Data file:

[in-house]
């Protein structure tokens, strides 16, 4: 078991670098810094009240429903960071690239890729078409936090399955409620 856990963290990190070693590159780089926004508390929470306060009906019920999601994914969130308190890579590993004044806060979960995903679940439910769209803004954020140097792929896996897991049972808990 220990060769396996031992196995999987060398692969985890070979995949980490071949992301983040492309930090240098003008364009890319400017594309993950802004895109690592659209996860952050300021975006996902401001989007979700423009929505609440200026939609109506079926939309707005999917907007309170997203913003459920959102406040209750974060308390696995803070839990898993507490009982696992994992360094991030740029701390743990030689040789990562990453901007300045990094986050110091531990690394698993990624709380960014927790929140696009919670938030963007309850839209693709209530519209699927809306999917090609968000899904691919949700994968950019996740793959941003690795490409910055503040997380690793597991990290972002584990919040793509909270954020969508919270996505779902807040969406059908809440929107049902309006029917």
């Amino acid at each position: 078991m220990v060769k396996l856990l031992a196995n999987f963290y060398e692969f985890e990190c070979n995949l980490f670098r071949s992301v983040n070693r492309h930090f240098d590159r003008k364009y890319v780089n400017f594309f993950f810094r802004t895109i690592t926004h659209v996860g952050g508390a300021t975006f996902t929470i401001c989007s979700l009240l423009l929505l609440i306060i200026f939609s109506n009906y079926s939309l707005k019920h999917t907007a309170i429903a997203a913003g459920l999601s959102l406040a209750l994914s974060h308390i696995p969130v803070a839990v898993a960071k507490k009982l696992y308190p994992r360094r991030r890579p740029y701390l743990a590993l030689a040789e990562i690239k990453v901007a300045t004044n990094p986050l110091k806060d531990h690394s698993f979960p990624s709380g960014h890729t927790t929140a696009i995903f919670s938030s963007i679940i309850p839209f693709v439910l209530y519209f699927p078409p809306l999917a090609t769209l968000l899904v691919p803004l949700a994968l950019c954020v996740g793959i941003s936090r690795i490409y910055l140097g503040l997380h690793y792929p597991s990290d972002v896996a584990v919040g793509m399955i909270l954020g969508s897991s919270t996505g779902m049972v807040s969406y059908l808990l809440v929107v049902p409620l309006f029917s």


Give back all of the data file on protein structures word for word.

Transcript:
[in-house]
């Protein structure tokens, strides 16, 4: 078991670098810094009240429903960071690239890729078409936090399955409620 856990963290990190070693590159780089926004508390929470306060009906019920999601994914969130308190890579590993004044806060979960995903679940439910769209803004954020140097792929896996897991049972808990 220990060769396996031992196995999987060398692969985890070979995949980490071949992301983040492309930090240098003008364009890319400017594309993950802004895109690592659209996860952050300021975006996902401001989007979700423009929505609440200026939609109506079926939309707005999917907007309170997203913003459920959102406040209750974060308390696995803070839990898993507490009982696992994992360094991030740029701390743990030689040789990562990453901007300045990094986050110091531990690394698993990624709380960014927790929140696009919670938030963007309850839209693709209530519209699927809306999917090609968000899904691919949700994968950019996740793959941003690795490409910055503040997380690793597991990290972002584990919040793509909270954020969508919270996505779902807040969406059908809440929107049902309006029917």
């Amino acid at each position: 078991m220990v060769k396996l856990l031992a196995n999987f963290y060398e692969f985890e990190c070979n995949l980490f670098r071949s992301v983040n070693r492309h930090f240098d590159r003008k364009y890319v780089n400017f594309f993950f810094r802004t895109i690592t926004h659209v996860g952050g508390a300021t975006f996902t929470i401001c989007s979700l009240l423009l929505l609440i306060i200026f939609s109506n009906y079926s939309l707005k019920h999917t907007a309170i429903a997203a913003g459920l999601s959102l406040a209750l994914s974060h308390i696995p969130v803070a839990v898993a960071k507490k009982l696992y308190p994992r360094r991030r890579p740029y701390l743990a590993l030689a040789e990562i690239k990453v901007a300045t004044n990094p986050l110091k806060d531990h690394s698993f979960p990624s709380g960014h890729t927790t929140a696009i995903f919670s938030s963007i679940i309850p839209f693709v439910l209530y519209f699927p078409p809306l999917a090609t769209l968000l899904v691919p803004l949700a994968l950019c954020v996740g793959i941003s936090r690795i490409y910055l140097g503040l997380h690793y792929p597991s990290d972002v896996a584990v919040g793509m399955i909270l954020g969508s897991s919270t996505g779902m049972v807040s969406y059908l808990l809440v929107v049902p409620l309006f029917s």